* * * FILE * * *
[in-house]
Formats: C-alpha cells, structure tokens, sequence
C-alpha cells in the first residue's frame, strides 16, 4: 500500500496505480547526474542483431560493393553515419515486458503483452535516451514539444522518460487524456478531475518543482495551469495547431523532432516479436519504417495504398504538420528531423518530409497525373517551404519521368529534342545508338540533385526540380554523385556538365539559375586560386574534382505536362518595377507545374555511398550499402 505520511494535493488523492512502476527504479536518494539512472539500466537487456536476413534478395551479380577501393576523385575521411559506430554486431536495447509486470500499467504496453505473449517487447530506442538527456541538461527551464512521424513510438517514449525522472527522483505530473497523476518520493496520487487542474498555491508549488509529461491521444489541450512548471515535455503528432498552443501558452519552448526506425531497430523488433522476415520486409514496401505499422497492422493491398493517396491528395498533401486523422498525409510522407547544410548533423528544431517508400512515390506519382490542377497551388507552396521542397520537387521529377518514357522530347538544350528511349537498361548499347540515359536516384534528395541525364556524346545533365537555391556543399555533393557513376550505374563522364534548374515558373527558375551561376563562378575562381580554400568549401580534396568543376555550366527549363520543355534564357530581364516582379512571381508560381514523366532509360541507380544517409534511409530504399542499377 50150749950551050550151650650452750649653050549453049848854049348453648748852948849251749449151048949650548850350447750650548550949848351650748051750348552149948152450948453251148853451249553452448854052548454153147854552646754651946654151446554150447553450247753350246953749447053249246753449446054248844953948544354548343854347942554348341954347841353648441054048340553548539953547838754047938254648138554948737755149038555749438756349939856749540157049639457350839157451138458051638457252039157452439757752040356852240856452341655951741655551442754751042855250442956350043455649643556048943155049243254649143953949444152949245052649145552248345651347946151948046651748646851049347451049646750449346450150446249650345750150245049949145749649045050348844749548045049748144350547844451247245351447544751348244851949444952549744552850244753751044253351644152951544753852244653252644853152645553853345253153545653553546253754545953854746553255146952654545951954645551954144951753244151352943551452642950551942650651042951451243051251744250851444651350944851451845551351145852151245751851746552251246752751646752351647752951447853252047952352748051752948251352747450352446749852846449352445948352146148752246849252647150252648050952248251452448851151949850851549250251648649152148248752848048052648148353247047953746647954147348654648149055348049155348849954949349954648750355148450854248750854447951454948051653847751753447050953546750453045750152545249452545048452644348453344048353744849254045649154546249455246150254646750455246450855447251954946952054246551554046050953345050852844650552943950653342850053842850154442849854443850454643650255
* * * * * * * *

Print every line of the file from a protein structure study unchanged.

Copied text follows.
[in-house]
Formats: C-alpha cells, structure tokens, sequence
C-alpha cells in the first residue's frame, strides 16, 4: 500500500496505480547526474542483431560493393553515419515486458503483452535516451514539444522518460487524456478531475518543482495551469495547431523532432516479436519504417495504398504538420528531423518530409497525373517551404519521368529534342545508338540533385526540380554523385556538365539559375586560386574534382505536362518595377507545374555511398550499402 505520511494535493488523492512502476527504479536518494539512472539500466537487456536476413534478395551479380577501393576523385575521411559506430554486431536495447509486470500499467504496453505473449517487447530506442538527456541538461527551464512521424513510438517514449525522472527522483505530473497523476518520493496520487487542474498555491508549488509529461491521444489541450512548471515535455503528432498552443501558452519552448526506425531497430523488433522476415520486409514496401505499422497492422493491398493517396491528395498533401486523422498525409510522407547544410548533423528544431517508400512515390506519382490542377497551388507552396521542397520537387521529377518514357522530347538544350528511349537498361548499347540515359536516384534528395541525364556524346545533365537555391556543399555533393557513376550505374563522364534548374515558373527558375551561376563562378575562381580554400568549401580534396568543376555550366527549363520543355534564357530581364516582379512571381508560381514523366532509360541507380544517409534511409530504399542499377 50150749950551050550151650650452750649653050549453049848854049348453648748852948849251749449151048949650548850350447750650548550949848351650748051750348552149948152450948453251148853451249553452448854052548454153147854552646754651946654151446554150447553450247753350246953749447053249246753449446054248844953948544354548343854347942554348341954347841353648441054048340553548539953547838754047938254648138554948737755149038555749438756349939856749540157049639457350839157451138458051638457252039157452439757752040356852240856452341655951741655551442754751042855250442956350043455649643556048943155049243254649143953949444152949245052649145552248345651347946151948046651748646851049347451049646750449346450150446249650345750150245049949145749649045050348844749548045049748144350547844451247245351447544751348244851949444952549744552850244753751044253351644152951544753852244653252644853152645553853345253153545653553546253754545953854746553255146952654545951954645551954144951753244151352943551452642950551942650651042951451243051251744250851444651350944851451845551351145852151245751851746552251246752751646752351647752951447853252047952352748051752948251352747450352446749852846449352445948352146148752246849252647150252648050952248251452448851151949850851549250251648649152148248752848048052648148353247047953746647954147348654648149055348049155348849954949349954648750355148450854248750854447951454948051653847751753447050953546750453045750152545249452545048452644348453344048353744849254045649154546249455246150254646750455246450855447251954946952054246551554046050953345050852844650552943950653342850053842850154442849854443850454643650255